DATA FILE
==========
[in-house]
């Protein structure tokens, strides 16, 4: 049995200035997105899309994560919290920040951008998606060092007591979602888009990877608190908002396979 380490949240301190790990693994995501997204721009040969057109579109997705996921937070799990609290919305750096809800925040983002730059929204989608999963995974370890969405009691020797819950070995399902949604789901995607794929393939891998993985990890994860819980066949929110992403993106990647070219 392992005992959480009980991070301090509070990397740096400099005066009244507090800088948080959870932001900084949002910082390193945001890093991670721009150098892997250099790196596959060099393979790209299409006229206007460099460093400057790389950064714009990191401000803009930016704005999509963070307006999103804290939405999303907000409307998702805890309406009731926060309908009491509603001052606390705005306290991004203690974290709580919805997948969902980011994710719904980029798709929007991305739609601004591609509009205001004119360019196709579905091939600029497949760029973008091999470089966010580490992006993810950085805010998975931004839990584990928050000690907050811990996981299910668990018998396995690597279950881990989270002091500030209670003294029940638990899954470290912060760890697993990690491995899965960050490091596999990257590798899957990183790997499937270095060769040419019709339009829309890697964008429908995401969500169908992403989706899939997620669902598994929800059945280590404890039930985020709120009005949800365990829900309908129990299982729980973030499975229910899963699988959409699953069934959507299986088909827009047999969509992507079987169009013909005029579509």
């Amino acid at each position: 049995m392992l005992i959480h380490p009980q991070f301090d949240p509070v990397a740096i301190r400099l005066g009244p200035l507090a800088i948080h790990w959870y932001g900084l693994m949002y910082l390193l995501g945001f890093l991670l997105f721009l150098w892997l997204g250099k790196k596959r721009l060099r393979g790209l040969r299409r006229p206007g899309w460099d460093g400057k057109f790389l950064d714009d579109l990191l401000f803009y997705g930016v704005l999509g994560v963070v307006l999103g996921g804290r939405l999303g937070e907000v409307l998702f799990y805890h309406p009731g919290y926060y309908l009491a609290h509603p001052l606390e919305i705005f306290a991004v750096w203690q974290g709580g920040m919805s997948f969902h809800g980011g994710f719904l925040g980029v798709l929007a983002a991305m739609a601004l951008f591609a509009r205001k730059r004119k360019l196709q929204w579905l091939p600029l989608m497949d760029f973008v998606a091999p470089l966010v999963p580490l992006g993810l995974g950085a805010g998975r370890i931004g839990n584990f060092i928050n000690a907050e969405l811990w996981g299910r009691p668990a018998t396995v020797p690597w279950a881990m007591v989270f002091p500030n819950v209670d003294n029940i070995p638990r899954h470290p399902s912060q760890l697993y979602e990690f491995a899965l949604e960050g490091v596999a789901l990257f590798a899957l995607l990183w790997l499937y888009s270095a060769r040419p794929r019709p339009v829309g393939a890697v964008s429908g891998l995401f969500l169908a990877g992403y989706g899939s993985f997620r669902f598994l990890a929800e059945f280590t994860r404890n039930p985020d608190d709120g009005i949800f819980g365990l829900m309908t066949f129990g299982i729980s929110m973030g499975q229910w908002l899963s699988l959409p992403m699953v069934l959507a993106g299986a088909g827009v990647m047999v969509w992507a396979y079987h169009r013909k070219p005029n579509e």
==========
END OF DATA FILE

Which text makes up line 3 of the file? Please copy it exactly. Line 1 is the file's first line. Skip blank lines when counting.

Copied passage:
């Amino acid at each position: 049995m392992l005992i959480h380490p009980q991070f301090d949240p509070v990397a740096i301190r400099l005066g009244p200035l507090a800088i948080h790990w959870y932001g900084l693994m949002y910082l390193l995501g945001f890093l991670l997105f721009l150098w892997l997204g250099k790196k596959r721009l060099r393979g790209l040969r299409r006229p206007g899309w460099d460093g400057k057109f790389l950064d714009d579109l990191l401000f803009y997705g930016v704005l999509g994560v963070v307006l999103g996921g804290r939405l999303g937070e907000v409307l998702f799990y805890h309406p009731g919290y926060y309908l009491a609290h509603p001052l606390e919305i705005f306290a991004v750096w203690q974290g709580g920040m919805s997948f969902h809800g980011g994710f719904l925040g980029v798709l929007a983002a991305m739609a601004l951008f591609a509009r205001k730059r004119k360019l196709q929204w579905l091939p600029l989608m497949d760029f973008v998606a091999p470089l966010v999963p580490l992006g993810l995974g950085a805010g998975r370890i931004g839990n584990f060092i928050n000690a907050e969405l811990w996981g299910r009691p668990a018998t396995v020797p690597w279950a881990m007591v989270f002091p500030n819950v209670d003294n029940i070995p638990r899954h470290p399902s912060q760890l697993y979602e990690f491995a899965l949604e960050g490091v596999a789901l990257f590798a899957l995607l990183w790997l499937y888009s270095a060769r040419p794929r019709p339009v829309g393939a890697v964008s429908g891998l995401f969500l169908a990877g992403y989706g899939s993985f997620r669902f598994l990890a929800e059945f280590t994860r404890n039930p985020d608190d709120g009005i949800f819980g365990l829900m309908t066949f129990g299982i729980s929110m973030g499975q229910w908002l899963s699988l959409p992403m699953v069934l959507a993106g299986a088909g827009v990647m047999v969509w992507a396979y079987h169009r013909k070219p005029n579509e």